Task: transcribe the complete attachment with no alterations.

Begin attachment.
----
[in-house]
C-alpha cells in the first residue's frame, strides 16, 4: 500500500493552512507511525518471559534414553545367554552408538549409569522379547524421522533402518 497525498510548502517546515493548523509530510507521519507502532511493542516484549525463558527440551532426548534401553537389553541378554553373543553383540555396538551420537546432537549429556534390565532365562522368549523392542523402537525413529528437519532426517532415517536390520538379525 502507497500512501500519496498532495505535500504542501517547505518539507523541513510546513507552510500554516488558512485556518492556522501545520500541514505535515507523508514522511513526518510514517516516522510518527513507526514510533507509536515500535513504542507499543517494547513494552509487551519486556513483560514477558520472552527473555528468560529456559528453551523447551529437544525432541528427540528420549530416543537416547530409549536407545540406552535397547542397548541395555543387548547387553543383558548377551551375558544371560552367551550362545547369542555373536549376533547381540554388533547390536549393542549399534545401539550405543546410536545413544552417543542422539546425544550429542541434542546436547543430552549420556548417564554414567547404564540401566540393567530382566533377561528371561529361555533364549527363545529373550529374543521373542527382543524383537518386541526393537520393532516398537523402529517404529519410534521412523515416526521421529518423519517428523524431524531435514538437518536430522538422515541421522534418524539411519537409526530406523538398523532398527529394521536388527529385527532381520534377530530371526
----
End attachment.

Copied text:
[in-house]
C-alpha cells in the first residue's frame, strides 16, 4: 500500500493552512507511525518471559534414553545367554552408538549409569522379547524421522533402518 497525498510548502517546515493548523509530510507521519507502532511493542516484549525463558527440551532426548534401553537389553541378554553373543553383540555396538551420537546432537549429556534390565532365562522368549523392542523402537525413529528437519532426517532415517536390520538379525 502507497500512501500519496498532495505535500504542501517547505518539507523541513510546513507552510500554516488558512485556518492556522501545520500541514505535515507523508514522511513526518510514517516516522510518527513507526514510533507509536515500535513504542507499543517494547513494552509487551519486556513483560514477558520472552527473555528468560529456559528453551523447551529437544525432541528427540528420549530416543537416547530409549536407545540406552535397547542397548541395555543387548547387553543383558548377551551375558544371560552367551550362545547369542555373536549376533547381540554388533547390536549393542549399534545401539550405543546410536545413544552417543542422539546425544550429542541434542546436547543430552549420556548417564554414567547404564540401566540393567530382566533377561528371561529361555533364549527363545529373550529374543521373542527382543524383537518386541526393537520393532516398537523402529517404529519410534521412523515416526521421529518423519517428523524431524531435514538437518536430522538422515541421522534418524539411519537409526530406523538398523532398527529394521536388527529385527532381520534377530530371526